Yeah

yeahHe needed to escape. He was running away from something or someone. It was all about keeping himself occupied with distractions. They seemed real enough and, on occasions, he actually thought that they were productive, but this was far from the truth.

That day it became particularly challenging for him. He was sitting at home. It was his day off. He hated having time off. That made it difficult to survive. He had asked, then begged them to let him keep working.

“I don’t understand,” his boss has said calmly, “Everyone needs a holiday.”

An argument followed, but he couldn’t win. He knew that they were getting suspicious, perhaps even thinking that he was crazy. No one could understand why he wouldn’t take time off. In the end, he had bowed to the pressure, especially since it was a statutory obligation for them to give him a break.

He was thankful to have been distracted for a moment with that recollection of events, but his mind was starting to empty itself of thoughts. He was left alone, sitting there at the table.

The demons began to swirl around him. He needed something to do, but what? Could he do something with his computer again?

He grabbed his computer and launched his internet browser. In a few moments he was scrolling down the pages of his favourite sites. He followed links from the sights to get more information on stories that he was interested in. He was absorbed and time flowed easily. Nothing was a concern for him except for the moment. His browser was littered with tabs. He sipped his coffee and remained calm.

Then, as he closed them, there were fewer tabs in his browser. He was running out of time. There were four then three. He spent a lot of time on the last two sites and managed to follow several links from them into new tabs. Finally, his browser was empty. There were no sites left.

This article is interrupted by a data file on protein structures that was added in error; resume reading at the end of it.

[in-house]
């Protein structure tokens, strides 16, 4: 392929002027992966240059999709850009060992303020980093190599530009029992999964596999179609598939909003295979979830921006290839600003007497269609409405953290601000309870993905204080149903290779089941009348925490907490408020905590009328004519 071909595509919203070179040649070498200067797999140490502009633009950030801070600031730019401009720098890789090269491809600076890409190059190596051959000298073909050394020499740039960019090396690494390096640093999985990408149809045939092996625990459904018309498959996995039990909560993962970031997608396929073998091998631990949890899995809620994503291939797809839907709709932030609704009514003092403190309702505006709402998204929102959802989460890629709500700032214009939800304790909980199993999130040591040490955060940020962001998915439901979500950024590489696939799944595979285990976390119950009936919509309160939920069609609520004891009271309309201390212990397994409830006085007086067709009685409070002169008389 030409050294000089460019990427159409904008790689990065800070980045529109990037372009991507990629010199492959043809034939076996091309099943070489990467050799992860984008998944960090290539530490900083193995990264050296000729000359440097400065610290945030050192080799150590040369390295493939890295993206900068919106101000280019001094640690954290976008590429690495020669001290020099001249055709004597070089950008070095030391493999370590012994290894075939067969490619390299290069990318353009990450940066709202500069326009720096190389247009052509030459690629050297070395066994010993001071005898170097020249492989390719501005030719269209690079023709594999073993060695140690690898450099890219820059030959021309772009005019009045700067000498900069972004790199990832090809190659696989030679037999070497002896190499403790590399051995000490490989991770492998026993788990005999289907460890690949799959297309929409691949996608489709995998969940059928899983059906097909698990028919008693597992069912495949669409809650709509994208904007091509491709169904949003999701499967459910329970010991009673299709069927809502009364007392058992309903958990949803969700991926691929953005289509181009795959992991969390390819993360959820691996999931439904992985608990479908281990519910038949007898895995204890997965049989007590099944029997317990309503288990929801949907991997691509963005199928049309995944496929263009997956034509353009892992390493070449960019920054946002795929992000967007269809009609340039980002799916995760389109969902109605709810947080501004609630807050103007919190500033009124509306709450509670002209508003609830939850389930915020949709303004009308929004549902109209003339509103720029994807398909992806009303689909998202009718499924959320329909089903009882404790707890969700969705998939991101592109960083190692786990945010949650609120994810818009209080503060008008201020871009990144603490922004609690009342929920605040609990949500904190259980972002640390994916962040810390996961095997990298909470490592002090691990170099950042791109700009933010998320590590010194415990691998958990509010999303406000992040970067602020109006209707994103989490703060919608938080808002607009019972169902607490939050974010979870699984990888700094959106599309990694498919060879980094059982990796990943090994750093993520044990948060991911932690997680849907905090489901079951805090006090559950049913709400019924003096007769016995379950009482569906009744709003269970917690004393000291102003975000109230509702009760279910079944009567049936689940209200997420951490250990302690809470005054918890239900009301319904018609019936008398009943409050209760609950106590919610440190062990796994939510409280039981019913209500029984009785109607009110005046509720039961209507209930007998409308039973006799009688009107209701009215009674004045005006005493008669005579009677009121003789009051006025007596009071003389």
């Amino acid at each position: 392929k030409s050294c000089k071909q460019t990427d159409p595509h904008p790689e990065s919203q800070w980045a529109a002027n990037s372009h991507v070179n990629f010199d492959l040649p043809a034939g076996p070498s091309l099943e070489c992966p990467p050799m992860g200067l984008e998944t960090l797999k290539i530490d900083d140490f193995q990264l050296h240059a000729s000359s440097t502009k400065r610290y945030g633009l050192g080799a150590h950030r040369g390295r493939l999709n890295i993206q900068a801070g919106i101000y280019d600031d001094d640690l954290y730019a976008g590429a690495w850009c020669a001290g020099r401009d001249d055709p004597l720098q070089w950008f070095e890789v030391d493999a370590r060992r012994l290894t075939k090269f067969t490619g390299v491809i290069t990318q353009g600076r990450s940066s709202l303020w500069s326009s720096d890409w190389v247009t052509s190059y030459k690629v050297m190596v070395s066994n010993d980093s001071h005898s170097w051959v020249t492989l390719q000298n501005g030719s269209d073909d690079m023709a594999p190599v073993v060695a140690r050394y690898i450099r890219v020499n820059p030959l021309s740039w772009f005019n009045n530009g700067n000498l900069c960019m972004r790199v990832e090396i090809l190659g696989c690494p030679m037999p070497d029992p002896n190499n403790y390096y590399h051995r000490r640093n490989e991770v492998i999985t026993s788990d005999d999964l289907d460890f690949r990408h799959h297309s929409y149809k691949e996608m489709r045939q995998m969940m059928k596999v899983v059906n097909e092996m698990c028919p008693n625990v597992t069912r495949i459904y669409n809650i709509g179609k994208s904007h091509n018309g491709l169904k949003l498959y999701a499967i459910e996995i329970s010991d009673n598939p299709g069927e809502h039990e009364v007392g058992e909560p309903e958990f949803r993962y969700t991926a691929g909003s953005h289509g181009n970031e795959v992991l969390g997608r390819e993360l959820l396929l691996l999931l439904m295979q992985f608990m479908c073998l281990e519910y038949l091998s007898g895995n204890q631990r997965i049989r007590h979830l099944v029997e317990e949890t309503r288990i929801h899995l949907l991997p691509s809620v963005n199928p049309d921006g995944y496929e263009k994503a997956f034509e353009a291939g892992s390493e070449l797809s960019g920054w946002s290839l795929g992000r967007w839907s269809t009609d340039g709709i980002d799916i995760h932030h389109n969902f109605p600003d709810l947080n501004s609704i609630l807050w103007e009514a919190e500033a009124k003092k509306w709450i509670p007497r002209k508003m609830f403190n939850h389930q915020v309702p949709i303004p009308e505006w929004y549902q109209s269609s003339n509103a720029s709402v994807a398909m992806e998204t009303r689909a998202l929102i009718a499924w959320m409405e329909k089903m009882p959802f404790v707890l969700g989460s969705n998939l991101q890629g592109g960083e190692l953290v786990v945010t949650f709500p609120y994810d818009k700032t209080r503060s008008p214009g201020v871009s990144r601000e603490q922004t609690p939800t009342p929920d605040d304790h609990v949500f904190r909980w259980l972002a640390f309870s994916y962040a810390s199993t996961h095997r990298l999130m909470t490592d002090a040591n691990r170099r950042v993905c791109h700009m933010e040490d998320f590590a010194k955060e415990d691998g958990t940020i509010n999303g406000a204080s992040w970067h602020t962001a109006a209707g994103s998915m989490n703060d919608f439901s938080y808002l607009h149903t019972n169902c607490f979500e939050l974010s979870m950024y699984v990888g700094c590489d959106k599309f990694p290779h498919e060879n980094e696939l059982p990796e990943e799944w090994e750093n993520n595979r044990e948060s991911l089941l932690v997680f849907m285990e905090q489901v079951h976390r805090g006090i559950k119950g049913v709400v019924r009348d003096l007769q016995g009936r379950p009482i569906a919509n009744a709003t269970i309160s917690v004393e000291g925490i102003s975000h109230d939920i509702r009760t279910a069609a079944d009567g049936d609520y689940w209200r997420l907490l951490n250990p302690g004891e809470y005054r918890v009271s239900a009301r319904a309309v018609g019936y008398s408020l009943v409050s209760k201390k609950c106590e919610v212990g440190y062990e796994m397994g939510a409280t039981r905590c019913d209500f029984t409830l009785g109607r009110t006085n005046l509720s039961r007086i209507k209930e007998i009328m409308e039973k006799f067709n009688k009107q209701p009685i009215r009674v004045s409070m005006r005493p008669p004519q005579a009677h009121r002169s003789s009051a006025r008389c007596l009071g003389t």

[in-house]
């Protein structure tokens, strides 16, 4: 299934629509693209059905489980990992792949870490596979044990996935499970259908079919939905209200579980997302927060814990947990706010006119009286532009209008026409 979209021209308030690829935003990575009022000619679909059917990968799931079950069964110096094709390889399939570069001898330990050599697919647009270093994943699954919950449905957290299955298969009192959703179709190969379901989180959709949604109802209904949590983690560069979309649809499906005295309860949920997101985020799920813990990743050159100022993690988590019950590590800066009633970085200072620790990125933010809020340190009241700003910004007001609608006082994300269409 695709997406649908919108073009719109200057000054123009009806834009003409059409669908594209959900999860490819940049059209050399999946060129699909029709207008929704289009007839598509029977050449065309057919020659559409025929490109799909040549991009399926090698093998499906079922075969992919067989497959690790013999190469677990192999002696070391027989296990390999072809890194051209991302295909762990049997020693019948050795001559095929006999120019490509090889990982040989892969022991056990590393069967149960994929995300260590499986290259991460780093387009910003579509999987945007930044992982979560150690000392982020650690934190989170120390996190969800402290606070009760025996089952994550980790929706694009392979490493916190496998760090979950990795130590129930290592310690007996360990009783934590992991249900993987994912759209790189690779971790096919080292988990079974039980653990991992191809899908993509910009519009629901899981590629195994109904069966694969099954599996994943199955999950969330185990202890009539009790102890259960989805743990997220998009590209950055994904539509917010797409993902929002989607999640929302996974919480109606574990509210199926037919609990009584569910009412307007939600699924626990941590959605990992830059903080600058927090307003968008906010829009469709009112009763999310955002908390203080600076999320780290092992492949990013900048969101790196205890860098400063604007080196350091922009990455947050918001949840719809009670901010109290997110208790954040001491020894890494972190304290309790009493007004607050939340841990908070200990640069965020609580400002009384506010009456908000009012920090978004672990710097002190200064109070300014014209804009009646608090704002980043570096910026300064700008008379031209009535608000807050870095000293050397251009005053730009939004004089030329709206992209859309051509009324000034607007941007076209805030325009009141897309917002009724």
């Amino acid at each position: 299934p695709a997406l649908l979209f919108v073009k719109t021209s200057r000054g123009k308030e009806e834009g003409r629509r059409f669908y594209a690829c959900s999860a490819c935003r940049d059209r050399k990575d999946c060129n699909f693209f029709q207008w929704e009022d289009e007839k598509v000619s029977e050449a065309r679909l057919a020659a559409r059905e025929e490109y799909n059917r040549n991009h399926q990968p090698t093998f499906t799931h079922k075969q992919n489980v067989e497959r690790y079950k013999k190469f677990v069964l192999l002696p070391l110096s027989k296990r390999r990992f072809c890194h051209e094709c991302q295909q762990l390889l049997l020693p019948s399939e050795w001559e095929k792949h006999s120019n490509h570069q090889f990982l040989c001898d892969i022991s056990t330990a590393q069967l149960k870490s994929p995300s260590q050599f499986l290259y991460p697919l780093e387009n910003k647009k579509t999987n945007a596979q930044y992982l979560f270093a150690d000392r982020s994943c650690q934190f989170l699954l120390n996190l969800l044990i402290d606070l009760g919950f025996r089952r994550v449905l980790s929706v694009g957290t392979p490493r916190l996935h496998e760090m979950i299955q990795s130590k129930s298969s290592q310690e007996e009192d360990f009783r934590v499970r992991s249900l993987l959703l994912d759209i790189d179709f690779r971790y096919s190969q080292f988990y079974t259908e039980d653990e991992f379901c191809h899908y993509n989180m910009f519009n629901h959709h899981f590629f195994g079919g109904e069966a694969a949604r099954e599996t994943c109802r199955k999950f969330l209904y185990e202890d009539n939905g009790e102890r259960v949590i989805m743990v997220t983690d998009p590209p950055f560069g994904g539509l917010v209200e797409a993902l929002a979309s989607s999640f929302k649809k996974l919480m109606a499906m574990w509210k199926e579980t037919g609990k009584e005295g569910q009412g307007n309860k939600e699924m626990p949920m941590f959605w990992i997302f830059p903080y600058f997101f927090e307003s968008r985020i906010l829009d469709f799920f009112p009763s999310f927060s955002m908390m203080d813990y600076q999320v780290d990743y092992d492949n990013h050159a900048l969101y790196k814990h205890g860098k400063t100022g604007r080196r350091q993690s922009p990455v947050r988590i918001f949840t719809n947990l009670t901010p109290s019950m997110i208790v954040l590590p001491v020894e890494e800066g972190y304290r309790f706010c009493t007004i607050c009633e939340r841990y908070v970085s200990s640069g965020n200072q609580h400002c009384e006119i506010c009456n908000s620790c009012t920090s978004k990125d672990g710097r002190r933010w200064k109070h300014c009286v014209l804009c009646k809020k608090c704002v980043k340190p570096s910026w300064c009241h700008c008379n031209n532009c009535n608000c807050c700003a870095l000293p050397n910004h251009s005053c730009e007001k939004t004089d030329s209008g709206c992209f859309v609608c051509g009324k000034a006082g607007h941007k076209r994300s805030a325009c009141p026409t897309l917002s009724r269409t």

He began to feel agitated. He felt back in the present and that was not a good feeling. He looked through his browser’s bookmarks frantically trying to find new sites to visit. He caught a few here and there that he hadn’t looked at for a while but then he was at a loss. What to do?

He could feel the pressure. Maybe he would go back to sleep. He needed not to be conscious. He couldn’t be by himself with his thoughts or he would die.

The demons were back. They were quickly getting into his head. “You are not alive” they groaned, “Who are you?” . His head began to swirl. He didn’t feel real. He couldn’t go on. He didn’t know how to go on.

All of a sudden he was looking outside of his body at himself. Who was he? Why was he here? It was very distressing to have those thoughts. It was as if his body was a lump of flesh that he had to drive to continue, but he was no longer in the driver’s seat. It also became excruciating for him to imagine that, even if he were back at the controls, he could actually go on. It was too hard. How could he, a person without any identity keep pushing forward. He was sinking into an abyss.

“I’ve got to DO SOMETHING” he finally thought. The demons were taking over and he couldn’t let them.

He looked around, trying desperately to find something to do? What can I do? What do I enjoy?

It was a difficult realisation that he didn’t enjoy anything. He realised again that even the things he did were merely distractions to keep the demons at bay.

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